St. Patrick was an immigrant

Everyone’s Irish (Immigrant) for a Day

I love St. Patrick’s Day.  For some reason, all of the US is ok with coloring our hair and our rivers and our drinks green on that day, and we call it a celebration.

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Why not?  Rumor has it there are more people of Irish descent in the US than there are people in Ireland.  And, I hear, Something like 1/4 of all European-Americans have some Irish in them, like me.

There’s a great movie about modern Irish-US immigration, called Brooklyn; Check out my review of the movie here.

brooklyn

This year, St. Patrick’s Day happened simultaneously with the planned implementation of the latest Presidential Executive Order on refugees/immigrants/international travel.  The irony was almost overwhelming.

First, the Irish Prime Minister felt the need to explain some history:

 

 

We were so pro-Irish on St Patrick’s day that we just sort of accepted when the President quoted “an old Irish proverb” that was actually a recent Nigerian Poem:

Always remember to forget the friends that proved untrue.
But never forget to remember those that have stuck by you.

In that spirit, some modern-day immigrants wanted to tell their story of being Irish and Undocumented in America.  I’m not sure many people heard them.

We want to remember the easy parts of immigration.  We want to believe that our family’s immigration story was easy, and legal, and sweet.  We strongly believe that when our great-grandparents showed up with only a few dollars in their pocket and worked hard, they were living the American dream.

My crazy theory is this:  The newly arrived immigrants, showing up with only hope in their pockets, are also living the American dream.  How can we help them to succeed?  How will they tell their children stories of arriving in the US – and how can we ensure that those stories bring us together as Americans?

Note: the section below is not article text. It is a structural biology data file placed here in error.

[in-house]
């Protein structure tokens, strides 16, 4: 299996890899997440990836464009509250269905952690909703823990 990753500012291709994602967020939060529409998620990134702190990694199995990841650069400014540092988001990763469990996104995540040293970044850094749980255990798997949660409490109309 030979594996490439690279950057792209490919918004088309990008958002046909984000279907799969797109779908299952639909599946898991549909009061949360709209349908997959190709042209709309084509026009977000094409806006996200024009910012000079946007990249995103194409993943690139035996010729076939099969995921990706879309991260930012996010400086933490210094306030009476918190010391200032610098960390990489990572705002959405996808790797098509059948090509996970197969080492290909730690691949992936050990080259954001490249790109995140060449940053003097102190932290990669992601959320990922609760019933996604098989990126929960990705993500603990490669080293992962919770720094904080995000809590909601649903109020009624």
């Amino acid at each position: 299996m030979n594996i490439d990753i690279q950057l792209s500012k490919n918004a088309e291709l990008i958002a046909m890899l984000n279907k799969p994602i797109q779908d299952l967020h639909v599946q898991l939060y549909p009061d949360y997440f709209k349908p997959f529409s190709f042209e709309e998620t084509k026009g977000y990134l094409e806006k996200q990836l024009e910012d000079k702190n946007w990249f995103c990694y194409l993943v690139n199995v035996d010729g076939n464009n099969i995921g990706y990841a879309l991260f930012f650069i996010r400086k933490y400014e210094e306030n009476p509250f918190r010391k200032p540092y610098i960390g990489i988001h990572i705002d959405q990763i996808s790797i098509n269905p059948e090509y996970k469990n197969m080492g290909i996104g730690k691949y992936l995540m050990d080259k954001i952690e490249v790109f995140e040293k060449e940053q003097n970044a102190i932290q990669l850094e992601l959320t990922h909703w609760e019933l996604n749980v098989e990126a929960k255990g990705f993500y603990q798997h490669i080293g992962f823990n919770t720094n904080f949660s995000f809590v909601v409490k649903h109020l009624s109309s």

It sounds crazy, that the refugees and immigrants we’re deporting and terrorizing today might become integral parts of US society later.  But, the Irish story proves it’s possible.

A century ago, we hated the Irish.  

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We hated their food, their religion, their accent, their politics.  We didn’t want our children to go to school with them.  We didn’t want them in our communities.

They came anyway.  Their country was in the midst of a severe famine, and Christians in the US were trying to rescue Refugee Children from the situation there.

Now, we talk about their arrival as if everyone welcomed them with open arms.  We celebrate their immigrant Saint by drinking beer.  (sheesh) We use fake proverbs of theirs.

How can we learn from our history so we don’t repeat it?

 

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